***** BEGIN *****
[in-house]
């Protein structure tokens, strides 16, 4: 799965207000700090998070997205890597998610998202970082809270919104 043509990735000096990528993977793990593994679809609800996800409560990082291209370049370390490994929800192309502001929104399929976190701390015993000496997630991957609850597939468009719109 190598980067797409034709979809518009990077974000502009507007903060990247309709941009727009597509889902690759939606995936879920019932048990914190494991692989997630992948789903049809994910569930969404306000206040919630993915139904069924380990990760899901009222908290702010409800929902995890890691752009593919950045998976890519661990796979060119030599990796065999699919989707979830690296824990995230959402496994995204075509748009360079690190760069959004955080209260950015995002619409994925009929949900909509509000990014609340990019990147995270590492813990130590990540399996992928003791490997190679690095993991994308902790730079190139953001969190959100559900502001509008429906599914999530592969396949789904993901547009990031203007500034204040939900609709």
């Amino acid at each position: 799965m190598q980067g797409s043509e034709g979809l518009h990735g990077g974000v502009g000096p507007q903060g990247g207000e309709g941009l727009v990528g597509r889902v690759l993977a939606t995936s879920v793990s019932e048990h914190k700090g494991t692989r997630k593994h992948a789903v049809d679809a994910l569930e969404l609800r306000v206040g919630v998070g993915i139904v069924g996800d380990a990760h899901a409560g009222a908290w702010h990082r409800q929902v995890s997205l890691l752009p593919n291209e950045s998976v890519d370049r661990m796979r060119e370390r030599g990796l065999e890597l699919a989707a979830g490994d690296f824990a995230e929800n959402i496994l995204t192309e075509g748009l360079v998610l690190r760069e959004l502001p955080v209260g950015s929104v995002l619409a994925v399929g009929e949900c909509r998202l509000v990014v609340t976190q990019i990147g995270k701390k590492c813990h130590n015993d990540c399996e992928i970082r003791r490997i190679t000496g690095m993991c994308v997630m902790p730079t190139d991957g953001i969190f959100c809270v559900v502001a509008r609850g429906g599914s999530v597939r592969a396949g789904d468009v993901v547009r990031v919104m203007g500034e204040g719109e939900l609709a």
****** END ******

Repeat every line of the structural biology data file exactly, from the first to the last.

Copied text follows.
[in-house]
């Protein structure tokens, strides 16, 4: 799965207000700090998070997205890597998610998202970082809270919104 043509990735000096990528993977793990593994679809609800996800409560990082291209370049370390490994929800192309502001929104399929976190701390015993000496997630991957609850597939468009719109 190598980067797409034709979809518009990077974000502009507007903060990247309709941009727009597509889902690759939606995936879920019932048990914190494991692989997630992948789903049809994910569930969404306000206040919630993915139904069924380990990760899901009222908290702010409800929902995890890691752009593919950045998976890519661990796979060119030599990796065999699919989707979830690296824990995230959402496994995204075509748009360079690190760069959004955080209260950015995002619409994925009929949900909509509000990014609340990019990147995270590492813990130590990540399996992928003791490997190679690095993991994308902790730079190139953001969190959100559900502001509008429906599914999530592969396949789904993901547009990031203007500034204040939900609709």
């Amino acid at each position: 799965m190598q980067g797409s043509e034709g979809l518009h990735g990077g974000v502009g000096p507007q903060g990247g207000e309709g941009l727009v990528g597509r889902v690759l993977a939606t995936s879920v793990s019932e048990h914190k700090g494991t692989r997630k593994h992948a789903v049809d679809a994910l569930e969404l609800r306000v206040g919630v998070g993915i139904v069924g996800d380990a990760h899901a409560g009222a908290w702010h990082r409800q929902v995890s997205l890691l752009p593919n291209e950045s998976v890519d370049r661990m796979r060119e370390r030599g990796l065999e890597l699919a989707a979830g490994d690296f824990a995230e929800n959402i496994l995204t192309e075509g748009l360079v998610l690190r760069e959004l502001p955080v209260g950015s929104v995002l619409a994925v399929g009929e949900c909509r998202l509000v990014v609340t976190q990019i990147g995270k701390k590492c813990h130590n015993d990540c399996e992928i970082r003791r490997i190679t000496g690095m993991c994308v997630m902790p730079t190139d991957g953001i969190f959100c809270v559900v502001a509008r609850g429906g599914s999530v597939r592969a396949g789904d468009v993901v547009r990031v919104m203007g500034e204040g719109e939900l609709a």